Array elements interface with the bus via put and get instructions within the instruction set. The inter-processor communication protocol is based on a time division multiplexing (TDM) scheme, in which data transfers between processor ports occur during time slots, scheduled in software, and controlled using the bus switches. Communication paths are configured at compile time, so there is no run-time arbitration required, eliminating one of the greatest obstacles to delivering the potential benefits of multi-core systems.
The picoArray beats the processing power of any of today’s leading DSPs by more than a factor of ten. But just as importantly, the efficiency of the picoBus and picoTools means that more than 90% of that theoretical computing power can be used in a real system: even with the complex mix of control and datapath processing that is typical of today’s advanced wireless systems.
An analogy to the multi-core approach is the factory assembly line: each of the processors in the picoArray operates efficiently on one, simple task, while the system as a whole delivers great outputs. As each processor is very straightforward, it is easy to program. The innovation comes from the interconnection network (a true any:any mesh) and the programming model which enables developers to easily use all the performance via a familiar environment and standard languages. Indeed, the deterministic programming style eases debugging, integration, verification and test, significantly accelerating development.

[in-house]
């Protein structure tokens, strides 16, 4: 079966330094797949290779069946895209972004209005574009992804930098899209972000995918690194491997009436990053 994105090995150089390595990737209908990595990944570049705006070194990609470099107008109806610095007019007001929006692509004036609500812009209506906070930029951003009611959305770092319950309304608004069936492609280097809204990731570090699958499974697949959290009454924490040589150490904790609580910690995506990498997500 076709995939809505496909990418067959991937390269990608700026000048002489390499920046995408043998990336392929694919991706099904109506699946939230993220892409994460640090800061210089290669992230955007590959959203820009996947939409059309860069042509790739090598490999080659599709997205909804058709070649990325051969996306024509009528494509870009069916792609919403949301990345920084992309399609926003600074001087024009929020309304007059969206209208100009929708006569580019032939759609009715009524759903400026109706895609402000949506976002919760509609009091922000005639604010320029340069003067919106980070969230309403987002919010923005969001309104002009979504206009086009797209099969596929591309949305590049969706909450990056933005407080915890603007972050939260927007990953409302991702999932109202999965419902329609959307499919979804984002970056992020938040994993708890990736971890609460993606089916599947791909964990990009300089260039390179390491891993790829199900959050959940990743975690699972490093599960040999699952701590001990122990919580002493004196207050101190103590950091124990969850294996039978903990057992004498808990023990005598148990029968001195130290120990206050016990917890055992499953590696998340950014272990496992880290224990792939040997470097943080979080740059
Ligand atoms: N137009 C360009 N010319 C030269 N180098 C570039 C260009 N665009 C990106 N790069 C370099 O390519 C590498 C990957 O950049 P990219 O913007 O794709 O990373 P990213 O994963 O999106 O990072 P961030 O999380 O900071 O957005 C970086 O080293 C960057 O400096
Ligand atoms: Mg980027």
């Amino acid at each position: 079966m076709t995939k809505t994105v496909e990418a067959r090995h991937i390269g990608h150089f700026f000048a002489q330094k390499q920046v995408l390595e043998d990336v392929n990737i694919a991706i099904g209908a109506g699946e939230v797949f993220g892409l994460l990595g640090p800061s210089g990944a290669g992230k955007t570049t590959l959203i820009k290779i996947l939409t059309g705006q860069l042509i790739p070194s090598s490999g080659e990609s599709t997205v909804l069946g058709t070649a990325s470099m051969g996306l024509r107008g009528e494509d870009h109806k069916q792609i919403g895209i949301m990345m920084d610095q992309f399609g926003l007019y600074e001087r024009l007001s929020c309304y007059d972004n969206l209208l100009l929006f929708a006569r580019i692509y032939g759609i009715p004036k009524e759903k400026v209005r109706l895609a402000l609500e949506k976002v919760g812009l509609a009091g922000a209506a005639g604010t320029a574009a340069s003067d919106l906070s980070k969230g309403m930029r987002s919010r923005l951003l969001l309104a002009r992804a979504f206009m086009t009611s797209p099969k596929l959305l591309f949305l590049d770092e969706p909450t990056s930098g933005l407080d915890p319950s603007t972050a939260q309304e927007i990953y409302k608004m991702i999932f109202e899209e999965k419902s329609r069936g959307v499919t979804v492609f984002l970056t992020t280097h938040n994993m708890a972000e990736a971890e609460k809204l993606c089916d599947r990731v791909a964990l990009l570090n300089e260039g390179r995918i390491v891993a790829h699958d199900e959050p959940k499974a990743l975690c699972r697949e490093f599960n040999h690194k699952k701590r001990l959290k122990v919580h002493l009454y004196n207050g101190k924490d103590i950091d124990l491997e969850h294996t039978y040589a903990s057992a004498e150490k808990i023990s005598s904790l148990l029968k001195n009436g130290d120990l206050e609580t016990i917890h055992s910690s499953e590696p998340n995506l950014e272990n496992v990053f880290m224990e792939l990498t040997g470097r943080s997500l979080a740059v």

Heterogenous multi-core computing
Each picoArray device contains a blend of processor units that allows it to deliver optimum performance for its target applications. These include standard, memory and control units, an industry standard ARM9 core, and various function accelerators:
|16-bit Harvard Architecture processor: three-way VLIW|
|Standard||For datapath operations. Includes dedicated MAC unit and application specific instructions for CDMA such as complex spread and despread||768|
|Memory||For local control and buffering. Includes larger data memory for buffering and a multiply unit||8704|
|Control||For global control and buffering. Includes large data and instruction memory and multiply unit||65536|
|Functional accelerator unit (FAU)||Flexible hardware engine for correlation and path metric calculation. Performs up to 20 billion correlations per second.||N/A|
|Convolutional turbo code (CTC) block||Allows bit error rate enhancements. Supports IEEE 802.16e, TTA WiBRO and all 3GPP turbo code requirements||N/A|
|FFT/IFFT accelerator||Supports complex FFT sizes up to 1024 points (up to 2048 points in software). On-the-fly FFT/IFFT, 16-bit input and output with scaling, bit reversal, self-flushing||N/A|
|Viterbi accelerator||Optimized for WiMAX and HSDPA. Configurable constraint lengths of 2 to 9; rates of 1/2, 1/3, 1/4, 1/5, 1/6, 1/7 or 1/8. Multiple puncturing rates. Block sizes from 16 to 1024||N/A|
|Reed Solomon engine||8Mbit/s Reed-Solomon block coding accelerator||N/A|
|Cryptographic engine||Supports AES, DES, 3DES; NIST FIPS PUB 197, PUB 46-3, 800-38C, SP 800-38A||N/A|
|ARM 9 processor||Industry-standard computing core with memory architecture and peripherals||N/A|